Managing Distress After a Disaster
How to help manage stress after a natural disaster occurs.
Life in the aftermath of a natural disaster can feel overwhelming. The unpredictable devastation of a disaster touches us all, leaving us to try to recover from the losses we’ve endured. The emotions we feel – grief, anger, fear – are natural, but they can also make it harder to rebound after a natural disaster.
Seek out the resources available to you. Learn how authorities are responding. Make sure you are getting your information from a reputable source, such as the Federal Emergency Management Agency (FEMA), Department of Homeland Security, and the American Red Cross. Be sure to follow all directions from state and local authorities, including law enforcement, to stay as safe as possible. Tending to basic necessities and safety is your first priority.
The devastation of a natural disaster can leave us terrified of the unknown. It’s scary not to know what is going to happen next. Due to being overwhelmed, fear can immobilize you. Pay attention to the small things you can do right now. Keep your focus on those tasks. Fear is a focus on what could happen, which can leave you less aware of what is happening and what you are able to do in the here and now.
Talking about what happened with people who care about you can help you process thoughts and feelings after a devastating event. Cry if you need to. Some people find it helpful to let feelings flow out on paper or in some creative way, such as through painting or music. Don’t try to ignore or deny the feelings you have. You may feel grief, anger, anxiety, exhaustion, or something else. You may just feel numb. These are all normal reactions.
Remember what you have survived in the past. Know that you have what you need to survive this, even if it doesn’t feel like it in the moment. Give your thoughts a break from thinking about what has happened and what might happen next. Try to concentrate on what is positive in your life and the things that make you grateful.
The images we see, the stories we hear, and our own thoughts about what happened can increase our stress. It can make you feel overwhelmed and helpless. Try to bring your focus to what you can control, such as what you can do now to rebuild. Or how you might respond in a meaningful way, such as volunteering or making a donation to help others.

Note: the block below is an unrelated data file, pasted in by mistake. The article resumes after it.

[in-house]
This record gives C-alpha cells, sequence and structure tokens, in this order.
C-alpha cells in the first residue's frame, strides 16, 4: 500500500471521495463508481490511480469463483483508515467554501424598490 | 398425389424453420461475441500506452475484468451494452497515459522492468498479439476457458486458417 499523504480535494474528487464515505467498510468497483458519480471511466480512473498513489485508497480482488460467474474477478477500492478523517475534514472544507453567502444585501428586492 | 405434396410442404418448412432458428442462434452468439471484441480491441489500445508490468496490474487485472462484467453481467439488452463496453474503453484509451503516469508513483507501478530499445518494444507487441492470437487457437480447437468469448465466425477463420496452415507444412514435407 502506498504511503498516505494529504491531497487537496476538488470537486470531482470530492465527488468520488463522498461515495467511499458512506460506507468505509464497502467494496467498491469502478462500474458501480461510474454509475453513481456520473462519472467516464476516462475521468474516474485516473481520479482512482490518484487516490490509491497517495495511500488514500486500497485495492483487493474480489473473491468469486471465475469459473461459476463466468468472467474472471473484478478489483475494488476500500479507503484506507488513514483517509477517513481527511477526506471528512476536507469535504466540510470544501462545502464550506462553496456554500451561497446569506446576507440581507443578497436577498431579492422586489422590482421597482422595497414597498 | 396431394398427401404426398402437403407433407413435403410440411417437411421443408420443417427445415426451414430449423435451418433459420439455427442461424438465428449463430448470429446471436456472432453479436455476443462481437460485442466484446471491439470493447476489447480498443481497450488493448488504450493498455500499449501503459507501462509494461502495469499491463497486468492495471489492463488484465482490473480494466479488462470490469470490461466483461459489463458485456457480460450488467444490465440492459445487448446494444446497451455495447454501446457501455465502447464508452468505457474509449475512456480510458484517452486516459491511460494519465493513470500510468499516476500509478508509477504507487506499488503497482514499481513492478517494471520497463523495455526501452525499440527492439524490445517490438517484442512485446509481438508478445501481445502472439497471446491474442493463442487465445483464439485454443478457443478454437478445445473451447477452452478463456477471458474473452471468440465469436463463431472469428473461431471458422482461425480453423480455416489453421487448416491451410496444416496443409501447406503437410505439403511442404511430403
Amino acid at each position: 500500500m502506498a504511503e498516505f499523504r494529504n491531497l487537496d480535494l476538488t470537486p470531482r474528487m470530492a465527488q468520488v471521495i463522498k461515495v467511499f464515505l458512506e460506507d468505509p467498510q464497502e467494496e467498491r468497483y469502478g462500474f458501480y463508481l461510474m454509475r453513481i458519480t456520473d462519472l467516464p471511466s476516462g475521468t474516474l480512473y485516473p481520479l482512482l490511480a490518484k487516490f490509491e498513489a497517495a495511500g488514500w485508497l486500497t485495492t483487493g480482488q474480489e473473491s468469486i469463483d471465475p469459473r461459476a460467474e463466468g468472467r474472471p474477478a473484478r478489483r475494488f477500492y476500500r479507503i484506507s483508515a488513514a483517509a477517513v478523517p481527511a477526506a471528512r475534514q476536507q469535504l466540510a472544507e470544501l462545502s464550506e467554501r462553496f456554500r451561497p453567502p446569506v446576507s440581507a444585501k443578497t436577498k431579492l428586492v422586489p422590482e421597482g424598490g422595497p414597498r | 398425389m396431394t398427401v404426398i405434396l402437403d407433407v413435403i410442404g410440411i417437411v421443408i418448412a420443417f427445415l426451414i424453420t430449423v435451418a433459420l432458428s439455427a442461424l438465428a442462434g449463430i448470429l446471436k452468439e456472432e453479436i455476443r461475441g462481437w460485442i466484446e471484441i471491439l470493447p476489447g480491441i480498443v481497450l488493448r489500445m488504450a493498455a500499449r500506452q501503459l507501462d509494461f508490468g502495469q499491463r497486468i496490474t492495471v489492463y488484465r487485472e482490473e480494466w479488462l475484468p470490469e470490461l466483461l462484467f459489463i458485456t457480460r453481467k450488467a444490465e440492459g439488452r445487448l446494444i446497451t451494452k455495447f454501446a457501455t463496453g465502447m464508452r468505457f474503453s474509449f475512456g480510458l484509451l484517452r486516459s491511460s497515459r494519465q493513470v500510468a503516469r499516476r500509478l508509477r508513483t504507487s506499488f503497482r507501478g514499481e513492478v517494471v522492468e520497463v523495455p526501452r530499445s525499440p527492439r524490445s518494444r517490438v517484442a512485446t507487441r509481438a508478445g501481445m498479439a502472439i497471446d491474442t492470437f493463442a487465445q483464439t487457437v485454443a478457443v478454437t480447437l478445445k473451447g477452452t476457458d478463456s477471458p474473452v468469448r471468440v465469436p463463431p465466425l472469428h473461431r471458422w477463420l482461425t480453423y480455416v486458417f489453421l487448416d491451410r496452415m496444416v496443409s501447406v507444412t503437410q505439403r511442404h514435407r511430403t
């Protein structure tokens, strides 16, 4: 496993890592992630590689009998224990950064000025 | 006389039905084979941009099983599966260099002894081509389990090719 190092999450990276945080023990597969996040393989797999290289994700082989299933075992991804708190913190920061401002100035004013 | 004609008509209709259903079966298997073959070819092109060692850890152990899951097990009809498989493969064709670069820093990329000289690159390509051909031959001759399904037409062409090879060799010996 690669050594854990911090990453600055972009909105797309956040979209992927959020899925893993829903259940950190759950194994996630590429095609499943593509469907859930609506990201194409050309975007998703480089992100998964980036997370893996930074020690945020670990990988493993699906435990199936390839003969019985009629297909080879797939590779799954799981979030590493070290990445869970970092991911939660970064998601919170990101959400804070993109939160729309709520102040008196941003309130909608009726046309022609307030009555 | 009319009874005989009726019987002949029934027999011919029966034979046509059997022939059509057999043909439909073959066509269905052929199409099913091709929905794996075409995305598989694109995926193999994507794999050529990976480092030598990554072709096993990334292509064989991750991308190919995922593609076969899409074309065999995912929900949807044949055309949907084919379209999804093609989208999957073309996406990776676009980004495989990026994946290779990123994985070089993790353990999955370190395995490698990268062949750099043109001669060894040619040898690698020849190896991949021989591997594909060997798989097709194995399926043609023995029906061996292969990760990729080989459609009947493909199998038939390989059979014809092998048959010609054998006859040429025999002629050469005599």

This is a time to reach out for what you need. Connecting with others can help you feel stronger as you move forward. Talking to others keeps you from being alone with your thoughts and emotions. Other people offer different perspectives, while giving you a chance to talk about how you feel. This can bring comfort and help you feel more hopeful. It can be especially helpful to talk to others who’ve shared a similar experience.
Offering support to others can help shift your mental and emotional focus. Doing helpful things and offering kindness to others can open your heart and renew your spirit. It can be a powerful antidote to the sense of vulnerability and helplessness that a disaster can bring.
When a disaster occurs, your life may feel chaotic in many ways. The structure and predictability of doing daily tasks helps us to feel normal by acting normal. Even a small act of normalcy can help you feel more grounded, perhaps eating dinner together as a family, or keeping to a regular bedtime, or any regular ritual you enjoy. This may be something you do as an individual, as a family, or both.
Make sure you get enough sleep to feel well rested. Eat a healthy diet. Exercise and being physically active can reduce stress. Avoid overuse of alcohol and/or substances.
It may be hard to focus and concentrate at times after a disaster. Your energy level may be low. Be patient with yourself. Don’t overload your schedule. Don’t push to get everything done immediately. Give yourself time to do tasks.
Try taking an occasional short time-out to bring your thoughts to the here and now. It can be helpful to move away from all the “what ifs” and “if onlys” for a time. Focus on your breathing and take nice slow, deep breaths. Try to release the stress from your body as you breathe out. This can be done anywhere. These gentle techniques can help calm the physical symptoms of anxiety and slow down racing thoughts.
If you have Employee Assistance Program (EAP) coverage through Cigna, we are available by phone at (877) 622-4327 any time to help you understand what services are available to support you during this time.
This material is provided by Cigna for informational/educational purposes only. It is not medical/clinical advice. Only a health care professional can make a diagnosis or recommend a treatment plan. For more information, you can call the number listed on your health care identification card.